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Your Golden Epoch?

92505 Views 2678 Replies 48 Participants Last post by  chappyman66
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Most motor racing folk look back to their favourite eras from time to time because we have brains that store memories. Like all 'disciplines' motor sport, in all its forms, has gone through highs and lows, but even during troughs, we can often reflect on something that has been stored in our minds with affection.

As usual your views and images will always be of great interest. And thanks.

A few memory joggers below.

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I love yor scratchings Trish, they are even better than your daubings.

David
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That inverted radiator is just like John Cobb's Napier Railton.

David
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My Golden Epoch has to be the racing career of Jim Clark, arguably the best driver in history.

Photograph Vehicle White Helmet Motor vehicle


Learning his craft in big engined sports cars which he loved.

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At the wheel of the superb Lotus 25 for the first time in 1962, it would bring him his first championship the following year.

Tire Wheel Vehicle Car Automotive tire


Unbeatable in the rain, winning here at Spa in 1965 in his second championship year.

Without poor reliability in 1962, 1964 and 1967 and the tragedy of Hockenheim in 1968 Clark would almost certainly have been a six time champion.

David

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Talking of rounded drivers, for the record while Clark raced in grand prix he also raced Formula 2, Le Mans, Indianapolis, International Rally, USAC, NASCAR, British Saloon Car Championship, Group 7 Sports Cars, National GT, SCCA and International Sports and GT.

David
Jim Clark, of course, competed in the 1966 RAC Rally, but a picture escapes me for the present. Love to see one again, please, if anyone's got one.
Clark enjoyed his one and only RAC Rally setting some fastest stage times up against the cream of international rally drivers, sadly he hit a projecting rock on a stage which put him out of contention although he did continue after some temporary repairs.

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Clark presses on in his battered Lotus Cortina before finally retiring after rolling the car into a ditch - he thoroughly enjoyed the event....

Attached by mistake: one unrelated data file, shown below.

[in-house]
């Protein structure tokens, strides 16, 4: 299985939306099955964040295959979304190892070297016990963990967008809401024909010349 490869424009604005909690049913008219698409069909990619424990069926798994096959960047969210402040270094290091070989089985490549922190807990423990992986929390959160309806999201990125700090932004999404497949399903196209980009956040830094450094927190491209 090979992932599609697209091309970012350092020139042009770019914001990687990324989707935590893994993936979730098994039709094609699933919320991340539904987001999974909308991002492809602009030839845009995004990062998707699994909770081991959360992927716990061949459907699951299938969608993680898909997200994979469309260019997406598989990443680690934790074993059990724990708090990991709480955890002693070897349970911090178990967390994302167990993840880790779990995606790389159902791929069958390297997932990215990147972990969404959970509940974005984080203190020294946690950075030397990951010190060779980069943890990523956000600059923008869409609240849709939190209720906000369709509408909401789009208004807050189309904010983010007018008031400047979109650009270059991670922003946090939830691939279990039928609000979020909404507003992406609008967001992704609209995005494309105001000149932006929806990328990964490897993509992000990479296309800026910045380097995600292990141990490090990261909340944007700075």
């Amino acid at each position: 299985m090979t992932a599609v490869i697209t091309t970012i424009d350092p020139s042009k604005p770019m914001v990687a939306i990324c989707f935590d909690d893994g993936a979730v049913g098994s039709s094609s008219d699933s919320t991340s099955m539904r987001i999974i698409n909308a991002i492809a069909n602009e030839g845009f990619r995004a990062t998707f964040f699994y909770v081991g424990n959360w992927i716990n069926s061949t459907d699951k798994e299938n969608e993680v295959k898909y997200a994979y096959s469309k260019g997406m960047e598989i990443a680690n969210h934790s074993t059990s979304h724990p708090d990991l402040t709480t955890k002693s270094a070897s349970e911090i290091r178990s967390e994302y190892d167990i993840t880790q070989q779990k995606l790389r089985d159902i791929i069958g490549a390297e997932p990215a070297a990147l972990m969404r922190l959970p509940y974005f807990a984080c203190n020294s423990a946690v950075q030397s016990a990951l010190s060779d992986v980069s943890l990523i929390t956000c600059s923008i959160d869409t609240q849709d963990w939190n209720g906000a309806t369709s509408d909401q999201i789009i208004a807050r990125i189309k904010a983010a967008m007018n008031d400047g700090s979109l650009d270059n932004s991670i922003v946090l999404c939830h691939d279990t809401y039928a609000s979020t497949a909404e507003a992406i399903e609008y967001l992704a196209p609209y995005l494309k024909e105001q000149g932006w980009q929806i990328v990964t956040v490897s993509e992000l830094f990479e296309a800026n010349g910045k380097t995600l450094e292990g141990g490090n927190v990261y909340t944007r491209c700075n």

David

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I have often felt that the beautiful Lotus 25 in its original design and specification was the most elegant and stylish single-seater of the 1960s although over time the 1963 Indianapolis Lotus 29 has grown and grown on me and I wonder if it is possibly even more elegant that the 25.

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Jim Clark at Indianapolis in the beautiful 29 which but for the cheating Indy establishment would have won the 500 at Clark's and Lotus first attempt.

David

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I have often wondered why turbines were such a short-lived branch on the automotive evolutionary tree.

Chrysler put some experimental turbine powered cars on the road. Andy Granitelli (STP) was on the verge of dominating Indianapolis until the rules makers literally choked the turbines out of contention by imposing an absurd air intake restriction.

They are certainly simpler than reciprocating engines and run on much lower grade fuel. Their essentially universal use in aircraft applications suggests a better power-to-weight ration.

Is it throttle response? fuel consumption? maintenance requirements?

EM
These are Graham Hill's thoughts on driving the 1963 Rover-BRM turbine at Le Mans.

Publication Font Paper Paper product Document


Font Publication Paper Paper product Document


Copyright Doug Nye - copied from BRM, The sage of British Racing Motors Volume 2

David

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Jim Clark en route to the 49's maiden victory.
You've slipped up here Trish that isn't the Zandvoort debut winning Lotus 49 where the original 49 had the race number 5 and the body coloured windscreen surround not perspex.

Your picture is from Monza but I'm curious why Clark has a rain visor fitted as it was dry throughout practice and the race. Clark was bothered by crash helmet lift and buffeting throughout his career (which is why Lotus fitted the aero screens from 1963 onwards) so I wonder if they have done away with the peak (which aggravated the problem) and fitted the visor to reduce this. Whatever, he raced in his usual helmet and peak.

Sorry, I know this sort of stuff bores most forum members.....

David
A little bit of trivia that has always stuck in my brain, during 1967 Clark always won the Grand Prix when he was race number 5 and always had bad luck when he had another number. I know I'm sad but I've known this fact for the last fifty three years.....